TITLE: The Red Tallit with Stripes - 12 March 2014
By Jacqueline Broy
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The Red Tallit with Stripes
by Jacqueline Broy
Some years ago, I bought a scarf in Hungary to remind me of my first European trip but the souvenirís future was bleak. Ordinary in design and color, it was buried in a drawer and ignored. It was just a red scarf with thin stripes and fringes.
One summer I visited a dear friend who insisted I stay in her bedroom. On the nightstand was a neatly folded, pale yellow cloth lying near her bible. It seemed sacred and something not to be disturbed. Confirming my thoughts, my friend said she used it during her prayer time Ė a prayer scarf. Like the ancient Israelites who cover their heads with a cloak or tallit for a private space with God, my friend was continuing the practice. I viewed covering of the head as an act of submission and an acknowledgement to God as oneís authority. This was something I wanted to do.
Back home, I began to search and scan websites for a real tallit like the ones worn in the Jewish religious culture. The array of traditional and non-traditional tallits was overwhelming but nothing made me whip out my credit card. Nothing touched my spirit. Rummaging through my own scarves, I reluctantly resurrected the striped red scarf.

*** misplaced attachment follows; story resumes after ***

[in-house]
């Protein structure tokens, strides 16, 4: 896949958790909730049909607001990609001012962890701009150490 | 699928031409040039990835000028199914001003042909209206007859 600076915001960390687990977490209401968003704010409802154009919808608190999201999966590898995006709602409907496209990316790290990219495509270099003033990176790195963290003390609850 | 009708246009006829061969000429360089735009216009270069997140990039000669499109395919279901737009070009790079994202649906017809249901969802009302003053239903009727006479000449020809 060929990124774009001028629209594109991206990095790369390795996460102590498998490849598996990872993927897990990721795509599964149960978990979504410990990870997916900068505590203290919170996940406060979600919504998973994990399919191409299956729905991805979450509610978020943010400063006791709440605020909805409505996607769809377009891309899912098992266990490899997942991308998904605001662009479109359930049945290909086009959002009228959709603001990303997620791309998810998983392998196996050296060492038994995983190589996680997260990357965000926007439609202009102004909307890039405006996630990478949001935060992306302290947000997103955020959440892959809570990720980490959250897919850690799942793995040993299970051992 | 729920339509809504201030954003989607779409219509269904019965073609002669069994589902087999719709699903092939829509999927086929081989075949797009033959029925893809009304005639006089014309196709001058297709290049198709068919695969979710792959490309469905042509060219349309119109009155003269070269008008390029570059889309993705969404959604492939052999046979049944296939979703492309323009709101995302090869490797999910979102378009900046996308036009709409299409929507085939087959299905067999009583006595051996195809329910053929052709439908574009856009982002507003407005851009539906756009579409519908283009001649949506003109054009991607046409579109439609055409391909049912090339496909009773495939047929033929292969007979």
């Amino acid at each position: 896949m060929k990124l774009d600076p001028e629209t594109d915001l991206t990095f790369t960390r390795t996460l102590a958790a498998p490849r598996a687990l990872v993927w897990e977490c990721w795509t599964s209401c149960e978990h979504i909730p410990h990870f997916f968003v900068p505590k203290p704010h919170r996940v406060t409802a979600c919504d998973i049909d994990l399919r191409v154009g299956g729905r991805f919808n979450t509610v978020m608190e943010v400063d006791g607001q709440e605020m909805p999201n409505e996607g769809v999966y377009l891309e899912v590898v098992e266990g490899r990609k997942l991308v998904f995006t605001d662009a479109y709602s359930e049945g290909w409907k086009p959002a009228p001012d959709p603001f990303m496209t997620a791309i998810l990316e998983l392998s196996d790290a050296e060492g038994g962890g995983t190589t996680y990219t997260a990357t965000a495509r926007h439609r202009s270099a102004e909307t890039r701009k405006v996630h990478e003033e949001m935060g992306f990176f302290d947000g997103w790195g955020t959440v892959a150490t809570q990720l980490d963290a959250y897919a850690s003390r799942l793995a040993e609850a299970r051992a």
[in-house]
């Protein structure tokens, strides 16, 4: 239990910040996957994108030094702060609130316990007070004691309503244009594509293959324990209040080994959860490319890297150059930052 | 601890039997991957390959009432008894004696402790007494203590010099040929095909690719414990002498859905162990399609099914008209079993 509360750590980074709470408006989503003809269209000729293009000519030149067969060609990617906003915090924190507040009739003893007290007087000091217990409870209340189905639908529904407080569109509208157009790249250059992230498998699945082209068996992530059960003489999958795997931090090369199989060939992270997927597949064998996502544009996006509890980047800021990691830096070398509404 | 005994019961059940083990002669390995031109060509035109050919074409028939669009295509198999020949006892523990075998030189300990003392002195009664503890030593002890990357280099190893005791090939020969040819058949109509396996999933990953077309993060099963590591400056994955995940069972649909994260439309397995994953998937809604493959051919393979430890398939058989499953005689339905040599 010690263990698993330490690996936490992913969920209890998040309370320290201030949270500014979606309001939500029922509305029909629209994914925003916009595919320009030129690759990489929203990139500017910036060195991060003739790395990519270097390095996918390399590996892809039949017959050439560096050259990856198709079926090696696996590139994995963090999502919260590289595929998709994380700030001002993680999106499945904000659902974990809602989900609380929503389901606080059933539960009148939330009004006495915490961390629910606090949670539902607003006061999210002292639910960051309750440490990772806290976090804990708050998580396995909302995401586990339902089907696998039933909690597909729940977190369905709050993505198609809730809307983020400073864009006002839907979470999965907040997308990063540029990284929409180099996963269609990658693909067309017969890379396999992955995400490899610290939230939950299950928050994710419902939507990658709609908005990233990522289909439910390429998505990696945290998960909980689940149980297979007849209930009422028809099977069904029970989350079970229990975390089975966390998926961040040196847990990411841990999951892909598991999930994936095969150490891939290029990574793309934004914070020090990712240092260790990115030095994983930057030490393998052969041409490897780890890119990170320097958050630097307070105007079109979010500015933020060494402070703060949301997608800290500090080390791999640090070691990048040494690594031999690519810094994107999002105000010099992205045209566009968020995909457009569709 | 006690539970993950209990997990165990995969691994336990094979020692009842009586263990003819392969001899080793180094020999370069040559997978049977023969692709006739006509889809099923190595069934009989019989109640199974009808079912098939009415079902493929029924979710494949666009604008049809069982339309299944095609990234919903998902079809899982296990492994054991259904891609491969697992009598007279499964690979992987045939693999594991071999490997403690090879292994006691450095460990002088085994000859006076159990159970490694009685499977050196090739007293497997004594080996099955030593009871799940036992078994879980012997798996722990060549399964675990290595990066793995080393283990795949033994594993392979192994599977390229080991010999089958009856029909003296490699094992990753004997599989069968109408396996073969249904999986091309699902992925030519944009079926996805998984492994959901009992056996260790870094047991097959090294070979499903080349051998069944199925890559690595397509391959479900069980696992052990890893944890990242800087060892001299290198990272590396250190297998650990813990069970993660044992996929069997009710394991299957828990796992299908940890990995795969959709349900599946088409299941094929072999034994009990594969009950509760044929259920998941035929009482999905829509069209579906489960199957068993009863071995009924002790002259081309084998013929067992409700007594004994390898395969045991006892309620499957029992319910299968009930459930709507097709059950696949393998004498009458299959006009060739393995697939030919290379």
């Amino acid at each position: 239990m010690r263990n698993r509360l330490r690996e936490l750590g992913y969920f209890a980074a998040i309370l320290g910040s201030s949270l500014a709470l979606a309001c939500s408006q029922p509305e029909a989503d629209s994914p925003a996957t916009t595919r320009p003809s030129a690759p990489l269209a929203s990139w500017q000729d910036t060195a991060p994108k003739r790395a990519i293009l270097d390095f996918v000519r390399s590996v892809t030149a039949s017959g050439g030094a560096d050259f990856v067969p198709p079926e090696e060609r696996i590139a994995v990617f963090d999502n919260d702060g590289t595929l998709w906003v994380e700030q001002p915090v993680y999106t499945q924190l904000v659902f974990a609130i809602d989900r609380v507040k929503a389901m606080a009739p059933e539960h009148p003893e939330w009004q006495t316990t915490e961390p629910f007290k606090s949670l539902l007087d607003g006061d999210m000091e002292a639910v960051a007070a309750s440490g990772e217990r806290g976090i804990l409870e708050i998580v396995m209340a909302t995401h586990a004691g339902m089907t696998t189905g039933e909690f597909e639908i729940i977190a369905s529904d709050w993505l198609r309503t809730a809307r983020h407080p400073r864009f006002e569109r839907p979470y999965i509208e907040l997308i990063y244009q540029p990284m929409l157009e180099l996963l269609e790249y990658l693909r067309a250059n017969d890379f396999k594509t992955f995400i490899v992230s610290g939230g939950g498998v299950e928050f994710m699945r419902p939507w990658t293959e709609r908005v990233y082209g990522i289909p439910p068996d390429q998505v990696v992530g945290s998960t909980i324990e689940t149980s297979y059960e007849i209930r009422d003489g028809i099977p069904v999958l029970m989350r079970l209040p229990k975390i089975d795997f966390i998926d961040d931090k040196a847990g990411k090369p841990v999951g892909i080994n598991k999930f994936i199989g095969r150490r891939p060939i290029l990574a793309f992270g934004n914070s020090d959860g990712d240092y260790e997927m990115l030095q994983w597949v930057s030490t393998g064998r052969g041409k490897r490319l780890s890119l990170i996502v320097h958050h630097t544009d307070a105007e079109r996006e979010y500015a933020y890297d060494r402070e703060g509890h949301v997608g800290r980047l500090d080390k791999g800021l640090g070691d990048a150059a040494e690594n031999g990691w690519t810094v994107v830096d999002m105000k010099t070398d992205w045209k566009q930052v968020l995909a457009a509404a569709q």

One morning in meditation with my head covered, I found myself stroking and gazing at my scarf. The Holy Spirit began to speak in this quiet moment. He impressed upon me how this once cast-off garment is honorable and symbolic in its simplicity. The red symbolizes the blood Jesus shed for my sins. The yellow thread woven throughout stands for the Light that will always lead me. The green stripe is for the abundant life God offers. The black stripe is a reminder that He created me, a woman of color with a mission to advance His Kingdom on earth. The fringes evoke the determination of the woman who pressed her way through the crowd to touch the tassels of Jesusí tallit for her healing. They remind me to keep going with my mission in spite of the enemyís opposition. To be covered with the scarf is to remember that the Blood of the Lamb covers me and affords me the right to all of Godís promises as His child. This rejected piece of cloth had changed into a holy thing.
Now when I am under my covering, I feel linked with a long, ancient line of solitary saints who met God on a lonely hill while watching sheep or in a temple among a throng of murmuring worshippers or sitting alone in a quiet room. It is no longer a scarf or a souvenir. It is my tallit, my red tallit with stripes.
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